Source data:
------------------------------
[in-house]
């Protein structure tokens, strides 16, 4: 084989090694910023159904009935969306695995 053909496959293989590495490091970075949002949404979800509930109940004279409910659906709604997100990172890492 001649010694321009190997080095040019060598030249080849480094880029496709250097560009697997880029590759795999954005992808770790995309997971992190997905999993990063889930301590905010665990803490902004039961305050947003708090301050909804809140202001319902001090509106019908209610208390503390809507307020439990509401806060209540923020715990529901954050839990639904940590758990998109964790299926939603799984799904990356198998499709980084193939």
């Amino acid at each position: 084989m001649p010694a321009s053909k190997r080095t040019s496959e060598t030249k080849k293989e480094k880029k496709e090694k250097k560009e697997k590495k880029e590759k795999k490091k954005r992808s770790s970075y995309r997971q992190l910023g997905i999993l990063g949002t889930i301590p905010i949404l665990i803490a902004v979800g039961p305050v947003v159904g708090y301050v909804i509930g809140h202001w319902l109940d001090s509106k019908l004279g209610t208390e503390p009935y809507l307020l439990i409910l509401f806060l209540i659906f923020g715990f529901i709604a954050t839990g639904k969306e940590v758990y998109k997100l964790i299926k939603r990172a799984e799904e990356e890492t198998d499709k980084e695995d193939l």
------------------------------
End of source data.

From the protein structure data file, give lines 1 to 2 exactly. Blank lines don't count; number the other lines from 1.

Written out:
[in-house]
């Protein structure tokens, strides 16, 4: 084989090694910023159904009935969306695995 053909496959293989590495490091970075949002949404979800509930109940004279409910659906709604997100990172890492 001649010694321009190997080095040019060598030249080849480094880029496709250097560009697997880029590759795999954005992808770790995309997971992190997905999993990063889930301590905010665990803490902004039961305050947003708090301050909804809140202001319902001090509106019908209610208390503390809507307020439990509401806060209540923020715990529901954050839990639904940590758990998109964790299926939603799984799904990356198998499709980084193939």